European Banking Authority Report on Money Laundering Risks

Top Takeaways from the EBA’s Report on the ML/TF Risks of Payment Institutions

The European Banking Authority (EBA) recently released a report on its 2022 review of the money laundering/terrorist financing (ML/TF) risks of European payment institutions (PIs).  There are nearly 900 authorised PIs in the EU which are subject to Directive (EU) 2015/849 (‘AMLD’) for anti-money laundering and terrorist financing (AML/CFT) purposes. While many of the EBA’s findings are specific to the supervisory regimes in the EU member countries and the enhancements that are needed to improve oversight of the PI industry, the industry-specific findings have broad implications for PIs across the region and globally.

The following are our key takeaways:

PI ML/TF Risks

  • While not all payment institutions are exposed to the same level of ML/TF risk, the ML/TF risk of the payments industry is generally viewed as High.
  • Despite some improvement in recent years, the ML/TF control frameworks for payment institutions are still insufficient and do not result in reducing the residual risks of these companies.
  • In addition to internal risks (including, but not limited to the transactional vs. relationship nature of the business, high volume and high speed of activity, geographic risk, distribution channels which rely on agents and intermediaries, and the growth in virtual vs. in person business), PIs are highly vulnerable to third-party outsourcing risk, including outsourcing to third-party merchant acquirers.
  • The industry also faces emerging risks, such as the growth of “white labeling” whereby PIs make their licenses available to independent agents which develop their own products under the license of the regulated financial institution; and the use of virtual IBANs which creates ML/TF risk because they obfuscate the geography where the underlying account is located and this risk creates gaps in supervisory coverage.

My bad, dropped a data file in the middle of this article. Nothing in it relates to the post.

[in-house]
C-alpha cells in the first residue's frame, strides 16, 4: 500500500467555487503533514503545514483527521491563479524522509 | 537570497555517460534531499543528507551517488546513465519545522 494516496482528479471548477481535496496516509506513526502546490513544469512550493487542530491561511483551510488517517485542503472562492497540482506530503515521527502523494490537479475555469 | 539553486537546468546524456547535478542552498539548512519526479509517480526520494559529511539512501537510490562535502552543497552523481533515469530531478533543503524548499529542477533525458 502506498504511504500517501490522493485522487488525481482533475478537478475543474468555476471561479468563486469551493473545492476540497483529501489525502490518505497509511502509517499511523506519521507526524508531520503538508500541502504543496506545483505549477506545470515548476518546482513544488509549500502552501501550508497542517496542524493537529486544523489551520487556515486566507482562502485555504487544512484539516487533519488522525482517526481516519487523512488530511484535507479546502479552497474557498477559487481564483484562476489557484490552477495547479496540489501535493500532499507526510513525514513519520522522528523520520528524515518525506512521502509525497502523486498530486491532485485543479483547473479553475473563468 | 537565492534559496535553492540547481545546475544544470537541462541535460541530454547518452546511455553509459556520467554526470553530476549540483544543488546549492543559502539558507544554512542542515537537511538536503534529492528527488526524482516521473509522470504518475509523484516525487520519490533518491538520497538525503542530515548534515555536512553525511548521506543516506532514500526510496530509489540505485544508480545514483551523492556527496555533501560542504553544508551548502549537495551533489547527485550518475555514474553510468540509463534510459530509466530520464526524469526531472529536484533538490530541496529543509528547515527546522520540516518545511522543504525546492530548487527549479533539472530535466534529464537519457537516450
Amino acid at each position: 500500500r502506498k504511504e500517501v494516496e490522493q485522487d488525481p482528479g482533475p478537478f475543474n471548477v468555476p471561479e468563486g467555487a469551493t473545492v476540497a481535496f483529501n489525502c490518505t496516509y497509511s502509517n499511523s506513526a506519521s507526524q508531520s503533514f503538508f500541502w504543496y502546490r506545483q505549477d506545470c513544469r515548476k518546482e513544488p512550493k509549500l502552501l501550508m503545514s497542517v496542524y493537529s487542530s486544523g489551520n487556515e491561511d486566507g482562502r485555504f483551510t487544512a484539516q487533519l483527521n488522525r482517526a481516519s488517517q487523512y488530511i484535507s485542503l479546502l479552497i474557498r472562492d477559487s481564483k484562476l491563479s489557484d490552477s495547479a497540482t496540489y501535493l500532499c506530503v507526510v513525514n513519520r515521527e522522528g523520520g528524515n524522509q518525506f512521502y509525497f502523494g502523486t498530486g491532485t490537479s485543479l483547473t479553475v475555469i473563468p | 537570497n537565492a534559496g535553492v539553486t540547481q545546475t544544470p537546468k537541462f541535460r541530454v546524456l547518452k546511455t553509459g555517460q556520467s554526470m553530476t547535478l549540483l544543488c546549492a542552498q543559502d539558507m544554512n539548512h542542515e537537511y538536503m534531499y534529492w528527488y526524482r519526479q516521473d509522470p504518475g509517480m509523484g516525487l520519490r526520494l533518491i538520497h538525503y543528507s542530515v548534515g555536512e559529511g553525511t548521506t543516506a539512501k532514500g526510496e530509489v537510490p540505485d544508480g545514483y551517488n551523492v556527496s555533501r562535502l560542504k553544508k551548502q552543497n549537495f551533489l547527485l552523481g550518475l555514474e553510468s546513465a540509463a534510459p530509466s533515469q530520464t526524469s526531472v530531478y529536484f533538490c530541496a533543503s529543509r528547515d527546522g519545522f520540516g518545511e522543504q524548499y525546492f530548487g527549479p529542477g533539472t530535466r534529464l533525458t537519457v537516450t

• The industry also currently faces “Brexit risk” related to the relocation of institutions, previously headquartered in the UK, to locations in the EU. The relocation of PIs previously authorised in the UK led to an increased number of authorisation requests within a limited timeframe, potentially resulting in some players being authorised with requirements that they uplift their ML/TF programmes.  Until their programmes are uplifted, these PIs are exposed to greater ML/TF risks.

PI ML/TF Controls

Common control deficiencies identified included the following:

  • A poor overall awareness and understanding of ML/TF risk.
  • Insufficient transaction monitoring and identification/reporting of suspicion transactions.   
  • Limited understanding of and failure to implement systems and controls to comply with restrictive measures.
  • Weak internal governance arrangements, including a lack of application of a robust three-lines of defense system. 
  • High staff turnover, including individuals in key positions.  
  • Remote/online onboarding without proper controls.

Actions for the PI to Consider

  • Review current ML/TF risk assessment methodology and results and ensure there are actionable steps being taken to bring any results outside of risk appetite back in line to an acceptable and manageable level of risk.
  • Review existing ML/TF risk and control frameworks to help ensure risks are identified timely and evenly understood throughout relevant functions, and mitigating controls are subject to ongoing evaluation of strengths, gaps and weaknesses.
  • Evaluate the efficacy of the existing transaction monitoring programme to ensure it deploys appropriate and adequately tuned scenarios for identifying potentially suspicious activity; determine whether data analytics and/or the adoption of innovative tools could significantly improve monitoring capabilities.
  • Conduct assessment of third-party and/or agency outsourcing effectiveness, governance, and oversight.
  • Assess consistency of centralised control frameworks across Member States, and stand-up alignment initiatives where appropriate to help ensure strength of controls, jurisdiction specific controls and overarching global policies and procedures reflect the current process and are sufficiently documented.
  • Consider additional training to educate staff on the ML/TF risks of PIs and their roles in protecting the PI.

If you would like to discuss the takeaways, please contact Bernadine Reese or Christine Reisman.